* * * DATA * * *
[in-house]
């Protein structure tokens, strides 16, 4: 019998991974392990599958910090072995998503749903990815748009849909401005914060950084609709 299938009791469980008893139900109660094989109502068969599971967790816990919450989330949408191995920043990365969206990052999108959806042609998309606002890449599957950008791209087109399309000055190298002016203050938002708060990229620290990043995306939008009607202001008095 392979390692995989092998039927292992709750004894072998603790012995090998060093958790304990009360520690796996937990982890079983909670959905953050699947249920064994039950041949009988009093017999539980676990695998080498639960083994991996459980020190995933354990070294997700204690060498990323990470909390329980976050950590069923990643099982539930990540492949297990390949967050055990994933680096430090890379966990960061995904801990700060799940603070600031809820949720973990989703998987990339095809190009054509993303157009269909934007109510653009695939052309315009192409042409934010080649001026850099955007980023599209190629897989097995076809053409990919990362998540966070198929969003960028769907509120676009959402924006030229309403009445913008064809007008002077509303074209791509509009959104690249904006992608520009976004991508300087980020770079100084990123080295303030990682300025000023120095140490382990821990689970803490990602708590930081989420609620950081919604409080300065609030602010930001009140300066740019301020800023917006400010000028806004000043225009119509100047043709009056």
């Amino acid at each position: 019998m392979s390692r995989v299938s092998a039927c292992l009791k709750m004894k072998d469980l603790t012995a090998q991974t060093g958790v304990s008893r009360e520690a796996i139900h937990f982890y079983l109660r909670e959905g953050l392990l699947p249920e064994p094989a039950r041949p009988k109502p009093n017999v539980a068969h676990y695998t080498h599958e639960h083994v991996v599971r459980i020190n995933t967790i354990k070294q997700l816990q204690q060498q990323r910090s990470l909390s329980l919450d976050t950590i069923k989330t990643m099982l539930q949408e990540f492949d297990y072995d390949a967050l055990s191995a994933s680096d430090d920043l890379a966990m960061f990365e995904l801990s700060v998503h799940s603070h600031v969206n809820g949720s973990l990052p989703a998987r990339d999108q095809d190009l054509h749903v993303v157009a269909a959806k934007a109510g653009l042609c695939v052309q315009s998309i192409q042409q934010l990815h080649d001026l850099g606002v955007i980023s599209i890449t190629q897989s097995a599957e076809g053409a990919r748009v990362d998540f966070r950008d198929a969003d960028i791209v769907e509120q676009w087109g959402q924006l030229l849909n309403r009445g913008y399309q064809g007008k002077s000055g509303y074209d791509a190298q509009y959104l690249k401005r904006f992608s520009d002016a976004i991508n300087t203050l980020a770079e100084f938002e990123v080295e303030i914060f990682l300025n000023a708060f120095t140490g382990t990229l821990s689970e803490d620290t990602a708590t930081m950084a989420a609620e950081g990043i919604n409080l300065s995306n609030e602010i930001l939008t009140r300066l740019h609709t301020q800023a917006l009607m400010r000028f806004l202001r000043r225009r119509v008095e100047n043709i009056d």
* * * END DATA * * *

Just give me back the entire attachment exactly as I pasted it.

[in-house]
């Protein structure tokens, strides 16, 4: 019998991974392990599958910090072995998503749903990815748009849909401005914060950084609709 299938009791469980008893139900109660094989109502068969599971967790816990919450989330949408191995920043990365969206990052999108959806042609998309606002890449599957950008791209087109399309000055190298002016203050938002708060990229620290990043995306939008009607202001008095 392979390692995989092998039927292992709750004894072998603790012995090998060093958790304990009360520690796996937990982890079983909670959905953050699947249920064994039950041949009988009093017999539980676990695998080498639960083994991996459980020190995933354990070294997700204690060498990323990470909390329980976050950590069923990643099982539930990540492949297990390949967050055990994933680096430090890379966990960061995904801990700060799940603070600031809820949720973990989703998987990339095809190009054509993303157009269909934007109510653009695939052309315009192409042409934010080649001026850099955007980023599209190629897989097995076809053409990919990362998540966070198929969003960028769907509120676009959402924006030229309403009445913008064809007008002077509303074209791509509009959104690249904006992608520009976004991508300087980020770079100084990123080295303030990682300025000023120095140490382990821990689970803490990602708590930081989420609620950081919604409080300065609030602010930001009140300066740019301020800023917006400010000028806004000043225009119509100047043709009056």
């Amino acid at each position: 019998m392979s390692r995989v299938s092998a039927c292992l009791k709750m004894k072998d469980l603790t012995a090998q991974t060093g958790v304990s008893r009360e520690a796996i139900h937990f982890y079983l109660r909670e959905g953050l392990l699947p249920e064994p094989a039950r041949p009988k109502p009093n017999v539980a068969h676990y695998t080498h599958e639960h083994v991996v599971r459980i020190n995933t967790i354990k070294q997700l816990q204690q060498q990323r910090s990470l909390s329980l919450d976050t950590i069923k989330t990643m099982l539930q949408e990540f492949d297990y072995d390949a967050l055990s191995a994933s680096d430090d920043l890379a966990m960061f990365e995904l801990s700060v998503h799940s603070h600031v969206n809820g949720s973990l990052p989703a998987r990339d999108q095809d190009l054509h749903v993303v157009a269909a959806k934007a109510g653009l042609c695939v052309q315009s998309i192409q042409q934010l990815h080649d001026l850099g606002v955007i980023s599209i890449t190629q897989s097995a599957e076809g053409a990919r748009v990362d998540f966070r950008d198929a969003d960028i791209v769907e509120q676009w087109g959402q924006l030229l849909n309403r009445g913008y399309q064809g007008k002077s000055g509303y074209d791509a190298q509009y959104l690249k401005r904006f992608s520009d002016a976004i991508n300087t203050l980020a770079e100084f938002e990123v080295e303030i914060f990682l300025n000023a708060f120095t140490g382990t990229l821990s689970e803490d620290t990602a708590t930081m950084a989420a609620e950081g990043i919604n409080l300065s995306n609030e602010i930001l939008t009140r300066l740019h609709t301020q800023a917006l009607m400010r000028f806004l202001r000043r225009r119509v008095e100047n043709i009056d």